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Mac OS X Command Line 101
by Richard Burton

More Command Line Text Editing
Part XIII of this series...
August 16th, 2002

"Scene Two."
"I've seen three!"
David Hatch and Bill Oddie, I'm Sorry I'll Read That Again, "Macbeth""

This series is designed to help you learn more about the Mac OS X command line. If you have any questions about what you read here, check out the earlier columns, write back in the comments below, or join us in the Hardcore X! forum.

The previous column took a look at how to do simple, basic things in the vi editor. This was enough to be getting on with, as the saying goes, but there is much more available to you. As promised, we'll take a fuller look at the commands available to you in this installment. For now, type:

    vi testfile
This will re-open the file we used last week (assuming you saved it) in vi so you can try out the various commands in today's column. I won't be telling you exactly what to do and where, because you are probably old enough to experiment (or mess around) on your own.

If you happen to find a list of the vi commands in alphabetical order, you will notice that many of the commands invoked by the uppercase and lowercase of the same letter seem to be associated. For example, we have seen that "r" will replace one character of text, while "R" will place you in insert mode, replacing text until you hit ESCAPE. Where "x" deleted the character under the cursor, "X" deletes the character before the cursor.

Often, the uppercase command does something similar on/to/about an entire line. For example, an "i" will put you into insert mode, while an "I" will put you in insert mode at the beginning of the current line. An "a" will also put you in insert mode, appending text after the cursor, while an "A" will append text, not where the cursor is now, but at the end of the current line. And where a "u" 'undoes' your previous command, a "U" restores the current line to its previous state.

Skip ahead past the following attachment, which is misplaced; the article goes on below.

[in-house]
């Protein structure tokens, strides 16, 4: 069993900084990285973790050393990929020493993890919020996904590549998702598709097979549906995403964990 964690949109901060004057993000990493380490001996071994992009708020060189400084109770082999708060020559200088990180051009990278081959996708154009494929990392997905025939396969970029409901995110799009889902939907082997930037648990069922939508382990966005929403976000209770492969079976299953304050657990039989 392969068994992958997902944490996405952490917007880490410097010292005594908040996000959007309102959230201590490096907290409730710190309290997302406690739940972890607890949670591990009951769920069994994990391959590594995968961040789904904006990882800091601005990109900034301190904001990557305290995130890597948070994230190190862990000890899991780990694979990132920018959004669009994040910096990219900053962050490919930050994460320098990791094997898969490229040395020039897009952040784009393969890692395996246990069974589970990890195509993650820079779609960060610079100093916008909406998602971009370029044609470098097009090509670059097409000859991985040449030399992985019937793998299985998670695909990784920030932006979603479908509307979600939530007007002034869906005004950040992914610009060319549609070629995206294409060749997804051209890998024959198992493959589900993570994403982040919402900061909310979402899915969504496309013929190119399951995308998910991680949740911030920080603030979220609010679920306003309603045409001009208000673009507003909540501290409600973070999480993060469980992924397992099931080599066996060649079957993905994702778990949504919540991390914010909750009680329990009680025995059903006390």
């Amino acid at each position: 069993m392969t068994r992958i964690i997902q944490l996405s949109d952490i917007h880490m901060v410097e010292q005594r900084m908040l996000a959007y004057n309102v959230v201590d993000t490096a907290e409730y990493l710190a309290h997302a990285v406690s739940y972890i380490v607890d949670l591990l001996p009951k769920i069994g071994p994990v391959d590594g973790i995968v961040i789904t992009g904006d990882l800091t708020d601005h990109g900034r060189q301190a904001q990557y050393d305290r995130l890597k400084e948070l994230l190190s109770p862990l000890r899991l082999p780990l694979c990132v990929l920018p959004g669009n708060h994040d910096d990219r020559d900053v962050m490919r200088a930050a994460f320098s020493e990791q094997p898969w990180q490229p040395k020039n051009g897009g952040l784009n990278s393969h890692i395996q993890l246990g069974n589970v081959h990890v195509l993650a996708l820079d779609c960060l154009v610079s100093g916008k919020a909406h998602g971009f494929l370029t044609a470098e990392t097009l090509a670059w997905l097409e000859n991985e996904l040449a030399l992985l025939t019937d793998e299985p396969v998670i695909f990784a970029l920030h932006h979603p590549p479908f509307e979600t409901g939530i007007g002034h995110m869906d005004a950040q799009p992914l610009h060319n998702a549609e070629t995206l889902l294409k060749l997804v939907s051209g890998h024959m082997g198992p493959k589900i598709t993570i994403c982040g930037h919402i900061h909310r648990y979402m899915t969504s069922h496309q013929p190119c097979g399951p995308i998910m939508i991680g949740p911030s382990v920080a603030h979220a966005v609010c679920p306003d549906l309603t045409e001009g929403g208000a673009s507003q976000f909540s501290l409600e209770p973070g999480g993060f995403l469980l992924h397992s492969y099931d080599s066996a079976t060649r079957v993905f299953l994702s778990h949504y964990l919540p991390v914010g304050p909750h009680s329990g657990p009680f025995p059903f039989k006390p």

The "C" and "D" commands are also similar to their lowercase counterparts. Recall that "c" is the change operator; you can use it to change a word, a line, etc. "C" will change text from the cursor to the end of the line. (As always, hit ESCAPE to stop changing.) Likewise, where "d" is the delete operator, "D" will delete all characters from the cursor to the end of the line.

"W", "B", and "E" are the same as their lowercase counterparts, but instead of moving a line at a time (recall that "h", "j", "k", and "l" do this), they ignore punctuation when moving forward/backward one word. For example, "w", "b", and "e" would see the word "We're" as three words: "We", "'" (the single quote as a word), and "re". "W", "B", and "E" see it as one. It may seem like these three commands have limited usefulness, and I wouldn't disagree. However, they can be useful for mapping; more on that later.

Two other sets of commands are more useful in mapping than in day-to-day editing. "f" and "F" will search forward and backward, respectively, the current line for a character. Thus, if you type fx in command mode, either the cursor will move forward to the next 'x' on the current line, or the system will beep for an error if there is no 'x' after the cursor. "t" and "T" are nigh on the same thing, but not quite. They will search forward ("t") or backward ("T") in the current line for the character before the character you provide. Thus, typing tx in command mode will move the cursor forward to the character before the next 'x' on the current line, or the system will beep. Again, these are mostly used for mapping.

"o" and "O" are another pair. "o" will open up a new line for editting after the current line. "O" does the same, but before the current line.